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HEALTHCARE | Tim Charlton, Singapore
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Here's why Singapore's healthtech landscape looks promising

The country's Research, Innovation and Enterprise 2020 (RIE 2020) allocated $4b for R&D developments from 2016 to 2020.

Singapore is home to US$16m worth of healthtech deals in H1 2018, according to healthtech ecosystem-builder Galen Growth Asia revealed.

The biggest investment in a healthtech startup in Singapore was the $8.2m financing secured by artificial intelligence-powered startup UCare.ai. Founded in 2016, the firm utilises algorithms for prediction of healthcare patterns in patients.

Meanwhile, Docdoc which provides online search service and scheduling platform for medical appointments secured $7.43m in March 2018. Galen Growth Asia also mentioned that ObvioHealth which has a mobile clinical study platform that offers site-less clinical trials raised $4.09m.

Despite this, Singapore is still lagging behind China and India that reported around US$3b and US$135m worth of healthtech investments in (what year), respectively.

“There is a level of acceptance and optimism amongst both institutional and individual investors based in Singapore that digital health and technological innovations are the way into the future,” said Deloitte Southeast Asia healthcare sector leader Dr. Loke Wai Chiong.

However, Galen Growth Asia CEO Julien Salaberry believes that Singapore can further leverage its healthtech landscape if it puts as much focus on it as it already does for the fintech sector through initiatives from the Monetary Authority of Singapore (MAS).

“There is too much emphasis on the large enterprise or large corporate to be an innovation driver and insufficient focus on the startups,” Salaberry said.

“They need to make a good balance between large organizations and startup ecosystems as to how they address the market, how they invest in the market, and how they support the market,” he added.

Meanwhile, EY Asean health transactions leader Abhay Bangi believes that the country’s healthtech sector can attract more investors through its commercialisation speed and its ability for reference to launch in other markets.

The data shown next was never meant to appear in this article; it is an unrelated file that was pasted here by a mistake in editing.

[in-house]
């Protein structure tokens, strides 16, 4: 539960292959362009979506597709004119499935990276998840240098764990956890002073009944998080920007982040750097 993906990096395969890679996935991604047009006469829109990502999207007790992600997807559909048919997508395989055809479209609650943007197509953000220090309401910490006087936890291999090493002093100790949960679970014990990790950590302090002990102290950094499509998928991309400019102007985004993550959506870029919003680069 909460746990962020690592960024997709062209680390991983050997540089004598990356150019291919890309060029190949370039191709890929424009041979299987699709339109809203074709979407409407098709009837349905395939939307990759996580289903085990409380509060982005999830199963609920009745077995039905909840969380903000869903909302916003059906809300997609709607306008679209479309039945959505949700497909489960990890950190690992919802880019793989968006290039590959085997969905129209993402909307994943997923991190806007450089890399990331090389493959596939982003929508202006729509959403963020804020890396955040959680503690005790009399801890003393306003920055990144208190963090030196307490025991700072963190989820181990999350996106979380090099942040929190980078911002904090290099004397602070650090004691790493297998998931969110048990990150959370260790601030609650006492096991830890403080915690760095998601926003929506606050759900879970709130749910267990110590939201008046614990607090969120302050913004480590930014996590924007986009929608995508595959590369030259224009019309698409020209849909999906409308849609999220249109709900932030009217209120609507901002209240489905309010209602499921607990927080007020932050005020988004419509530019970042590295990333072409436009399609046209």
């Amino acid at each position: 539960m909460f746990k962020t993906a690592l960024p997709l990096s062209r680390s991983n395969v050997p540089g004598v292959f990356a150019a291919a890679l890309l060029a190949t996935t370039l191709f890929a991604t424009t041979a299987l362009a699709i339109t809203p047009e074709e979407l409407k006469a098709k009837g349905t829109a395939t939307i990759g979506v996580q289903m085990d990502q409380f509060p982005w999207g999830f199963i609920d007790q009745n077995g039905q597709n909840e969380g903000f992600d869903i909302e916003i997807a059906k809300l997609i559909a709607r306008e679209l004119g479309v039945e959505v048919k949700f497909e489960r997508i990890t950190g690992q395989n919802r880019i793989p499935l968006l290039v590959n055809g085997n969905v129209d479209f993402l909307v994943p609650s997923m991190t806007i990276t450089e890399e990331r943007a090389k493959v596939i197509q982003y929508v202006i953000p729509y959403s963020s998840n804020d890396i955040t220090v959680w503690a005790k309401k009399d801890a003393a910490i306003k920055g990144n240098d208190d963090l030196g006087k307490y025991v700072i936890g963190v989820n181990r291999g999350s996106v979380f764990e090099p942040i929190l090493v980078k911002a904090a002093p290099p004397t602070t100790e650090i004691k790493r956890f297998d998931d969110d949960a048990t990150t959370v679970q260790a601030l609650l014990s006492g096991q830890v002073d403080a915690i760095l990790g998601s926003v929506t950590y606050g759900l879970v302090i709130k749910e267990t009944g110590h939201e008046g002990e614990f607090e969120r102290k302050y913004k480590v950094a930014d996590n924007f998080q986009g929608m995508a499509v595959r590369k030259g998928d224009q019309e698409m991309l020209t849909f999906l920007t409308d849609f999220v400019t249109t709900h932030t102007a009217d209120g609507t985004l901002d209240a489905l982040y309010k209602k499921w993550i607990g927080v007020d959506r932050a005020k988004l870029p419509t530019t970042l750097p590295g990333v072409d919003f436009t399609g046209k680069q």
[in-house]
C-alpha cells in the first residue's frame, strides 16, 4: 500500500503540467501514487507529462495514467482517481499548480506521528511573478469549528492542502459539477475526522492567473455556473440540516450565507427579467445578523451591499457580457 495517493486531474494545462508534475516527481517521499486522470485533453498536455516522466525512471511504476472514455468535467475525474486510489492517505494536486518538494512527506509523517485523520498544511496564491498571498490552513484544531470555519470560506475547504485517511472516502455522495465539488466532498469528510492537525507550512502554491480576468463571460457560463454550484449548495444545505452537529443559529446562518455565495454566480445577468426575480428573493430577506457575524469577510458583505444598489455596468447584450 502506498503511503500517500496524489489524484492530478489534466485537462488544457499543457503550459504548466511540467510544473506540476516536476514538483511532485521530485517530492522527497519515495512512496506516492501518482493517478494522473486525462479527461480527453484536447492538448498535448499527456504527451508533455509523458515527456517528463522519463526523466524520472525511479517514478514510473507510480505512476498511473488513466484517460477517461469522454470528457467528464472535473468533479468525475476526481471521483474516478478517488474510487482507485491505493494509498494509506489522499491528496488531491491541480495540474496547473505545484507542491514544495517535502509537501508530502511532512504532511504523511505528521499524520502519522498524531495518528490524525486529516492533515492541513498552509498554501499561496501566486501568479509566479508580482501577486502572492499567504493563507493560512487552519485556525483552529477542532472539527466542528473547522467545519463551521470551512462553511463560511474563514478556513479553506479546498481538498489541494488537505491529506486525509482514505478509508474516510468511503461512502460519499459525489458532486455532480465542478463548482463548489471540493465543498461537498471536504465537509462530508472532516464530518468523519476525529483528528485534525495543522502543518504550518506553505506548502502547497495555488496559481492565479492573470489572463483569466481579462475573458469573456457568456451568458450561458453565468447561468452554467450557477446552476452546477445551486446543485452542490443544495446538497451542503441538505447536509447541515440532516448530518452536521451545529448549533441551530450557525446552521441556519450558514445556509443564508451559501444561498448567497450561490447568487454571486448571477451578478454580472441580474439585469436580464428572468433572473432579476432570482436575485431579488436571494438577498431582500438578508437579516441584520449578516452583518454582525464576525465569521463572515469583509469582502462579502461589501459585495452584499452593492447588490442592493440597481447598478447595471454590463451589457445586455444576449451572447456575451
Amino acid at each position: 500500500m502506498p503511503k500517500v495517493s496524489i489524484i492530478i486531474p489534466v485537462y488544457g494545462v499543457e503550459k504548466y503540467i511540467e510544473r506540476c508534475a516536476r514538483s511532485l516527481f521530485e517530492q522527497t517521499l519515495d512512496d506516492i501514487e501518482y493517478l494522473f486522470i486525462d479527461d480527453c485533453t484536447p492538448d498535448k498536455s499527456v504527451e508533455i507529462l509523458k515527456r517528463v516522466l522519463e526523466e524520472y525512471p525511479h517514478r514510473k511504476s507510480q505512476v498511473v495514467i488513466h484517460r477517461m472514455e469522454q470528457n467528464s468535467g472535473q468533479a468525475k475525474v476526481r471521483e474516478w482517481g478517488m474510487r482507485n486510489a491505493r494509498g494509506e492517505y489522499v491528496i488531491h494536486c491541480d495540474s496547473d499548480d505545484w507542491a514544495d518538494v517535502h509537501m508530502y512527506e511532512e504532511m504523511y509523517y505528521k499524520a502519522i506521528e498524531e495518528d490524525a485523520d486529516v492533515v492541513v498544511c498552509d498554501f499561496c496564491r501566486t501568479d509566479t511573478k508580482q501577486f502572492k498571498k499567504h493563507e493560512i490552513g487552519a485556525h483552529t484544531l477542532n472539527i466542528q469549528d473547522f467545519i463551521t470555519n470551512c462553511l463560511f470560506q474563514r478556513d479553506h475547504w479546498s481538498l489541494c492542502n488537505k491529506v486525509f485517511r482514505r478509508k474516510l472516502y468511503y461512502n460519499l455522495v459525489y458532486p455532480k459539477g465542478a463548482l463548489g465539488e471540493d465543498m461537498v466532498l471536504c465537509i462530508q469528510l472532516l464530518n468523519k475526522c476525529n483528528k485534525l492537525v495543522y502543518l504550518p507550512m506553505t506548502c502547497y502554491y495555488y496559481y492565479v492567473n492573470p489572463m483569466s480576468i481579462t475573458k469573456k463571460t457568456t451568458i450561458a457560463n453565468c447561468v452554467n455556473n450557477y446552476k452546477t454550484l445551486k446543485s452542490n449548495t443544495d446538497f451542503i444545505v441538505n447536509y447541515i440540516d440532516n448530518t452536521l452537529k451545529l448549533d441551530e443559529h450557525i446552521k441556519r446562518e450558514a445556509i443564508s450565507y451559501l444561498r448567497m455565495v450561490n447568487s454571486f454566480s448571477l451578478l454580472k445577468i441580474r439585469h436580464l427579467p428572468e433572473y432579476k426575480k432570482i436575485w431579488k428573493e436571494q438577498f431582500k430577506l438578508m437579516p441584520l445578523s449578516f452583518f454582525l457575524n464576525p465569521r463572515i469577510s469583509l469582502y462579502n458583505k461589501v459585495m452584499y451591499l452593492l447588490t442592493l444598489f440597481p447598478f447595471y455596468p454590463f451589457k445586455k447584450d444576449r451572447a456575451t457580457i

Bangi was referring to the Health Sciences Authority’s (HSA)’s regulatory framework which enabled immediate market access for Class B and C standalone mobile medical applications starting June.

Through the revision, standalone application for calculation of insulin dosage, or live monitoring of ECG for cardiac patient that have been approved by at least one regulatory agency without safety issues can go through immediate registration.

“The changes seek to cater to different operational and emerging business models in the medical device industry and facilitate access and innovations, while safeguarding consumer health and safety,” Bangi explained.

Despite HSA’s move, Loke thinks that Singapore’s health system is still more regulated compared to both China and India.

“And this may have slowed down the spread and deployment of the newer healthtech businesses, such as telemedicine,” he added.

Meanwhile, Bangi said that other markets allow products that have been approved by Singapore regulation to not pass through local approval anymore which makes faster process for launching and growth in the region.

“The healthtech entrepreneurial landscape has improved significantly in the past five to 10 years,” Loke commented. “This is in tandem with the entry of angel investors and venture capital into the space."

Loke said that Singapore corporates have been supporting venturing, incubators, and accelerators.

He added that the strong collaborations in research and development between private and public sectors have fueled many ideas and new companies.

Back in 2016, Singapore’s Research, Innovation and Enterprise 2020 (RIE 2020) allocated $4b for R&D developments from 2016 to 2020.

BMI Research noted that amongst its beneficiaries is the EDBI which invests in some healthcare and therapeutics companies.

They added that RIE 2020 also supported the National University of Singapore's Medical Engineering Research and Commercialisation Initiative (MERCI) that aims to develop cost-effective, innovative and clinical trial-suitable products.

“Singapore is rapidly evolving to meet the demands of the healthtech landscape. Particularly, its strength lies in the ability of government agencies to commit resources towards this,” Bangi noted.

“We believe that Singapore’s position as an important trading hub for the medical device sector in the Asia Pacific will continue to strengthen,” BMI said. “Market drivers include strong trade flows due to key geographic location as a global trading hub and transhipment destination.”

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